Mercedes boss Wolff wants to hear Vettel's view of Hamilton clash

Mercedes' Toto Wolff wants to speak to Sebastian Vettel before judging the Ferrari driver's actions in his Azerbaijan Grand Prix collision with Formula 1 title rival with Lewis Hamilton

Mercedes boss Wolff wants to hear Vettel's view of Hamilton clash

Vettel was handed a 10-second stop-go penalty, plus three penalty points on his licence, when deemed to have driven in a potentially dangerous manner by swerving into Hamilton ahead of a safety car restart while furious at what he felt had been a brake-test.

Hamilton said Vettel had "disgraced himself" with the move, but when that was put to Wolff by Autosport he replied: "Disgraced himself with his behaviour? Hmm.

"You know the emotions go high in a race car.

"Like we've seen in the past, you have the visor down and you have your own perception of events so I guess the only explanation I have - and I'm not going to protect Sebastian here - is that Sebastian thought Lewis was brake-testing him, which he wasn't.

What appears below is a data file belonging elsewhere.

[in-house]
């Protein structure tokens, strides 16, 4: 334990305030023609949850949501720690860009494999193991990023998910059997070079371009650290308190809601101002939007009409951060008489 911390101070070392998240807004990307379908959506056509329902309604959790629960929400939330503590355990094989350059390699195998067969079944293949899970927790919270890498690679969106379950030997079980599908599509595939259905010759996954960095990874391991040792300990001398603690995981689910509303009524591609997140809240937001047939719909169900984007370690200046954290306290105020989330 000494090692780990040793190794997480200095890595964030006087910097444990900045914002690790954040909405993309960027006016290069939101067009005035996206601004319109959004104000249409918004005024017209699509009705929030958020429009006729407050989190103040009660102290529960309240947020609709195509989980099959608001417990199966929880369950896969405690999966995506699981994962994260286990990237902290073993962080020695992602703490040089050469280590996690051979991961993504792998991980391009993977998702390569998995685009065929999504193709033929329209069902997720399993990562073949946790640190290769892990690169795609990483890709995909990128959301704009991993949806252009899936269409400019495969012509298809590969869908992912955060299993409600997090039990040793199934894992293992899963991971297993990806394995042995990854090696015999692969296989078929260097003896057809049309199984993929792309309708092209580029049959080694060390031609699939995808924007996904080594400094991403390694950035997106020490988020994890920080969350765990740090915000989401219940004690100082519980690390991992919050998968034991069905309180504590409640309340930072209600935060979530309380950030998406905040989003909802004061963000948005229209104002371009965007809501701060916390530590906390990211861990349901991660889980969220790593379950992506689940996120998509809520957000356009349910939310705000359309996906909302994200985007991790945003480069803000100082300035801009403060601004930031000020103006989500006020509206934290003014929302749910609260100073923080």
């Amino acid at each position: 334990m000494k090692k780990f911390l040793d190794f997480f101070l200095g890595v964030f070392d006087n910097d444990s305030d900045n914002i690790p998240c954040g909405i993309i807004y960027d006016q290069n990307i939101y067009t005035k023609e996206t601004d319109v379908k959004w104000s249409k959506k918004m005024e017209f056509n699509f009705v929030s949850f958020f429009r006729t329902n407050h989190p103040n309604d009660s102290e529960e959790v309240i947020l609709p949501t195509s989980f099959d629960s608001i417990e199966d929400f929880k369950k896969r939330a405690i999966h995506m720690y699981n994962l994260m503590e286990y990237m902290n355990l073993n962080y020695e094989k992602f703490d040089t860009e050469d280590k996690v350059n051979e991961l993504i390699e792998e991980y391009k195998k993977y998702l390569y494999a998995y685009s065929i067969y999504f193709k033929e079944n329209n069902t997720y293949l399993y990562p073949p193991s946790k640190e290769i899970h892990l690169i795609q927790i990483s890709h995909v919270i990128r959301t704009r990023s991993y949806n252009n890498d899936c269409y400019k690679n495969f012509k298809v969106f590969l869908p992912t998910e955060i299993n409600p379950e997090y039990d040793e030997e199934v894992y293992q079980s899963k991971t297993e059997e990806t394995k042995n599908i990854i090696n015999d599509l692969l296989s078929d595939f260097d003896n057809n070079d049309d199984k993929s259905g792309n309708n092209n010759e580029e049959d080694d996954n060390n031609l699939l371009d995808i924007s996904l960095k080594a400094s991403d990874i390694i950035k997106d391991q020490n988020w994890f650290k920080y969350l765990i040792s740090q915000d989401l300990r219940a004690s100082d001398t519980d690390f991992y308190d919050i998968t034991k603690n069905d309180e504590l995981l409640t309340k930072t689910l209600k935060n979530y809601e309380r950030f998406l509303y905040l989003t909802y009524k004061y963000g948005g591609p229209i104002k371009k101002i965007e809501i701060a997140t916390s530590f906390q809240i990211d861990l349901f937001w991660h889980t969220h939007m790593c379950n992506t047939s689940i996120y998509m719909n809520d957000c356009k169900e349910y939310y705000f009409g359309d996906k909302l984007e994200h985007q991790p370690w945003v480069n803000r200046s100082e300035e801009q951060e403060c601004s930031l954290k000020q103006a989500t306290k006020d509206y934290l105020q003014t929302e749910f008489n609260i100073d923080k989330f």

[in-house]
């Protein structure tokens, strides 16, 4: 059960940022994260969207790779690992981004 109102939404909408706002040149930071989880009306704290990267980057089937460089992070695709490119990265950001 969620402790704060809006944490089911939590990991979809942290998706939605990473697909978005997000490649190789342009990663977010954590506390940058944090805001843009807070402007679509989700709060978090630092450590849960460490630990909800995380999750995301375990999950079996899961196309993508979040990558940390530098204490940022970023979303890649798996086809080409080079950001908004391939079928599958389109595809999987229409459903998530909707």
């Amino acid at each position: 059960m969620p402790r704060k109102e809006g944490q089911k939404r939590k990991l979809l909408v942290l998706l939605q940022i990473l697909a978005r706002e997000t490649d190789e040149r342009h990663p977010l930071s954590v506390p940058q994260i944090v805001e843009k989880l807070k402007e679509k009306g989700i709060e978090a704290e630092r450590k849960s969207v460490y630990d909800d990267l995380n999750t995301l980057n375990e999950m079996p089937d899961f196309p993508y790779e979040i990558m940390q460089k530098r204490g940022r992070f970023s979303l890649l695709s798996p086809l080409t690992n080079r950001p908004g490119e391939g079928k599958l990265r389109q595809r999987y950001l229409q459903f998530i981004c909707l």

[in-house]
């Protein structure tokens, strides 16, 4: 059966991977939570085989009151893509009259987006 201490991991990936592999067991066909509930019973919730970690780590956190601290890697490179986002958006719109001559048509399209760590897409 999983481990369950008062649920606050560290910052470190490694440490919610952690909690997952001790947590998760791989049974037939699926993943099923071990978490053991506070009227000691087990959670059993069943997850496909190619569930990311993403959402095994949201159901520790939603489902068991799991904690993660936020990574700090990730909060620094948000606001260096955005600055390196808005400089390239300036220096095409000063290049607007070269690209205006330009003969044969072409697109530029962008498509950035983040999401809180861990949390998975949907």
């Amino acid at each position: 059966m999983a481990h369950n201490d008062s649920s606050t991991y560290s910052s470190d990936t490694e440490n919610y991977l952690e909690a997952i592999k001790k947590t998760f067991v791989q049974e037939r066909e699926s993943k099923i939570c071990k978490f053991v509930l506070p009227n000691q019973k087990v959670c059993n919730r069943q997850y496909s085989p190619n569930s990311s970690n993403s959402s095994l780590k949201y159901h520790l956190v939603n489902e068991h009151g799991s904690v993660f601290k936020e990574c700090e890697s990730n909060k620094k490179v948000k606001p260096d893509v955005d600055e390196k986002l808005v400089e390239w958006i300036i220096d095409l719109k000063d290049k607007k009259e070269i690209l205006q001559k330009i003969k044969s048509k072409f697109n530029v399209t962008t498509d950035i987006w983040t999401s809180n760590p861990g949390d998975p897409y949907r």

"We have seen that in the data, with the safety car being 150 metres ahead. So that was a wrong judgement.

"I almost can't imagine that he did it on purpose in shunting into him.

"So I'd like to speak to him personally and hear what he says about the incident rather than making a judgement without properly having heard his statement."

As well as being upset at what Vettel did, Hamilton was also unhappy that his championship rival had escaped with just a time penalty rather than a heavier sanction.

Asked for his thoughts on the penalty, Wolff said: "If a driver does that on purpose in anger, then you have to think about the size of the penalty.

"Of course he is a four-time world champion and in Formula 1 we are setting examples to all the young drivers out there about what is all allowed and what is not.

"It is difficult for me to understand. It didn't change anything."

But while drawing short of criticising Vettel for what happened, Wolff was adamant that Hamilton was entirely innocent.

"First of all, the leading driver can manage the pace," added Wolff.

"The safety car was barely 150 metres in front of him, and you could have seen at the restart before that he almost caught the safety car over the safety car line.

"So there was never a question that at that stage he would accelerate. No way.

"Looking at the data, there was no brake involved.

"He went through the corner and went out of the throttle and Sebastian went into him."

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